Virtually overnight, cyber threats have morphed from the work of lone hackers trying to break into computer systems, often just for the challenge, into a daily, massive bombardment of entire organizations by sophisticated operatives for much higher stakes.
While different strategies and technologies have been deployed in an attempt to counter this new threat level, major hacks have continued to occur, periodically revealing the sheer scale of cyber loopholes. That is, until the blockchain revolution.
Making Today’s Cyber World Work Safely
Revolution is not too brash a description. Today’s world has become interconnected beyond what could have been imagined just a few years ago. Not only is every machine - including robots, programmable logic controllers (PLCs), sensors, cameras and physical access control systems – developing a cyber aspect, but machines are cooperating with one another – lighting systems cooperating with elevators to save power in a building, adjacent substations cooperating automatically to fix an outage in the electrical grid, or entry-badge systems being used as a second authentication factor when reprogramming a PLC.
From building management to industrial operations to the energy industry, the security of machines and hard assets is converging with cybersecurity. Authentication and security for cyber-physical machines requires in-field digital security enforcement. In other words, security now needs to work where the machines are. The challenge we face? Not only do we need to protect each machine, but we need to protect the interactions between different machines and software apps as well.
Blockchain Driving Unparalleled Security
Traditional cybersecurity solutions were not designed to handle the scope or complexity of these new networks of interconnected, cooperating machines. A new solution, one that is capable of comprehensively enabling in-field cybersecurity, is needed. One of the most promising technologies for enabling this enforcement is blockchain.
While gaining its prominence in the financial markets by way of cryptocurrencies (such as Bitcoin), as a technology, blockchain is well suited to fending off cyberattacks. Blockchain is a distributed fabric of nodes that communicate with each other to form mutual consensus – and protection. In other words, if a few nodes are attacked by a cybercriminal in an attempt to infiltrate a network or organization, the other nodes will utilize consensus to recognize the malicious actor and unusual activity for what they are, effectively locking out the compromised nodes. Blockchain, then, uses a “strength in numbers” strategy to provide tamperproof replication and redundancy. In practical terms, this means that attackers may defeat the platoon but cannot defeat the entire cybersecurity army.
With blockchain’s tamperproof multi-node replication, industrial operations – and the information required to run them – are no longer left unprotected or dependent on a single vulnerable system. Rather, industrial operations’ cyber protection becomes much more distributed and scalable. This means that security policies – whether it’s rotating passwords on flow controllers once weekly or allowing only authorized personnel with specialized certifications to access specific controllers – can be defined centrally and then automatically replicated out to the field, where they will be tamperproofed and enforced by the blockchain nodes.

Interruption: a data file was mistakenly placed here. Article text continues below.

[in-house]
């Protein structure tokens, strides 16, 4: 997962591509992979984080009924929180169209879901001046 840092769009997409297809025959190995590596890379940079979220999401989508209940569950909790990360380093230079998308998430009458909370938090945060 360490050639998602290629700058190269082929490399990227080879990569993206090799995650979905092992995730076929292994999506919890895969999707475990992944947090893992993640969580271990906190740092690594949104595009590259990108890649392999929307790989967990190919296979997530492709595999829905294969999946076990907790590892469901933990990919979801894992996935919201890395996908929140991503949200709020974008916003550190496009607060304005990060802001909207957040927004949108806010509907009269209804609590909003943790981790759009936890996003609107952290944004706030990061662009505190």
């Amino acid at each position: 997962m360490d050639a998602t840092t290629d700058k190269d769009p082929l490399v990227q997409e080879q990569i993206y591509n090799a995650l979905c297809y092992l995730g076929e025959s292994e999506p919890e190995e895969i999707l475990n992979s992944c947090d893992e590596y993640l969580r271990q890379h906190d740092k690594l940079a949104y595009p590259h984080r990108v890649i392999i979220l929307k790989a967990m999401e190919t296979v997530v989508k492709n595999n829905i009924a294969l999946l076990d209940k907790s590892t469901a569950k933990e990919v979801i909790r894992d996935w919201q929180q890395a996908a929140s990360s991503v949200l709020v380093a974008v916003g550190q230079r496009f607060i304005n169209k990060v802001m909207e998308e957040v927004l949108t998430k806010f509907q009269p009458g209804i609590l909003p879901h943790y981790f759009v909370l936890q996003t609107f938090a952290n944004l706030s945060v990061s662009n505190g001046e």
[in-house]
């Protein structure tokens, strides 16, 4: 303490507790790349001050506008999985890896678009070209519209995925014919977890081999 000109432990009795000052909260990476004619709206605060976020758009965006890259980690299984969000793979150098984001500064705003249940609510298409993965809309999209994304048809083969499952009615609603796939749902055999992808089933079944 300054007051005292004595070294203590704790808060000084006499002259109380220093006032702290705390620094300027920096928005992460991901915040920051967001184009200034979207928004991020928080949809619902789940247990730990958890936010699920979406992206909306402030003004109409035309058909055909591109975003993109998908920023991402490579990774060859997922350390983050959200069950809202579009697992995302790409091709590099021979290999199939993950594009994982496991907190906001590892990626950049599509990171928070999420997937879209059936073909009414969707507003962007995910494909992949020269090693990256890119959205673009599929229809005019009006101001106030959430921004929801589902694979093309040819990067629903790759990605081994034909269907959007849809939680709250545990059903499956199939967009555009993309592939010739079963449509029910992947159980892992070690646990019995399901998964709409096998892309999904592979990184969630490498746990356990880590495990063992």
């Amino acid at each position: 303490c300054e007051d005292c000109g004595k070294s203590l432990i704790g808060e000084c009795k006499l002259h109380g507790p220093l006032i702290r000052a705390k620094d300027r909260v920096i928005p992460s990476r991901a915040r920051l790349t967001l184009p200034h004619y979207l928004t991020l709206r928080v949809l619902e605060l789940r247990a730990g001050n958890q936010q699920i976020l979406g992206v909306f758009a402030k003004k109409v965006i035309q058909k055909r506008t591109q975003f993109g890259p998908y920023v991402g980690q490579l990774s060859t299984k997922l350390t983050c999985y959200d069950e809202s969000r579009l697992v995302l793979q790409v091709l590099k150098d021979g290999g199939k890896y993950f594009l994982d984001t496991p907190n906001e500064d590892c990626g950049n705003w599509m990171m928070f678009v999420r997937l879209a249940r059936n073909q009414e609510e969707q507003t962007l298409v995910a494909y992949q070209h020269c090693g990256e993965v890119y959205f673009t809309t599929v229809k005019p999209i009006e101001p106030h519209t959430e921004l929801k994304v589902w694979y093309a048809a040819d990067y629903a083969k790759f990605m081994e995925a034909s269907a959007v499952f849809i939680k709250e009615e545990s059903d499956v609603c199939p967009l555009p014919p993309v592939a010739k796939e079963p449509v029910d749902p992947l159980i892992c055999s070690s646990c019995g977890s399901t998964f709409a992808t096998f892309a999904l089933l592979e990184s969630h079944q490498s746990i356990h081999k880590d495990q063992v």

Because it forms a self-protecting fabric in the field, blockchain has no single point of failure. No unauthorized change in configuration, whether malicious or accidental, can become the entry point through which the rest of the network is infected by malware. And by providing industrial organizations with a trusted and secure cooperation medium, blockchain enables the foundation through which people and machines can cooperate securely in the field, critical in today’s world of enriched interactions.
Cyber threats are not merely a threat of the future or for niche industries – they’re happening everywhere and all the time. Recently, for example, forensic analysis discovered Russian malware inside the U.S. electrical grid, control systems, and substations. Large-scale or small-scale, cyberattacks will continue – whether for ransom, geopolitical purposes, or catastrophic disruption – with attacks aiming to start small before spreading across entire field networks. Designed specifically to protect machines, people, and the interactions between them, blockchain stands in the face of these cyber threats and offers a tangible tamperproof cybersecurity solution for sophisticated operations today and tomorrow.
How to Get Started
There are any number of resources online for learning more about blockchain. For instance:
- “Blockchain in Cybersecurity” Infosecurity Magazine (blockchain security introduction)
- “Blockchain Business Benefits” Forbes (general blockchain introduction)
As well as resources that dive deeper into practical applications:
- “Benefits of Blockchain” Oilfield Technology, page 63
- “Blockchain Smart Electric Meter Market Trends” Smart Energy International
And, of course, a wealth of deeper technical resources, such as:
- “Technology” Coursera
The next step is to work with other stakeholders – IT, Operations, the cybersecurity team and suitable vendors should all be involved – and identify a small-scale real-world project to kick things off.
Securing remote role-based access to operational machines, making digital identities managed and secure and eliminating unmanaged passwords in the field, can often provide a good initial project.
With so many opportunities for operational and security improvements in today's highly connected and automated world, the important thing is to get started.
This article originally ran in Today’s Cybersecurity Leader, a monthly cybersecurity-focused eNewsletter for security end users, brought to you by Security magazine. Subscribe here.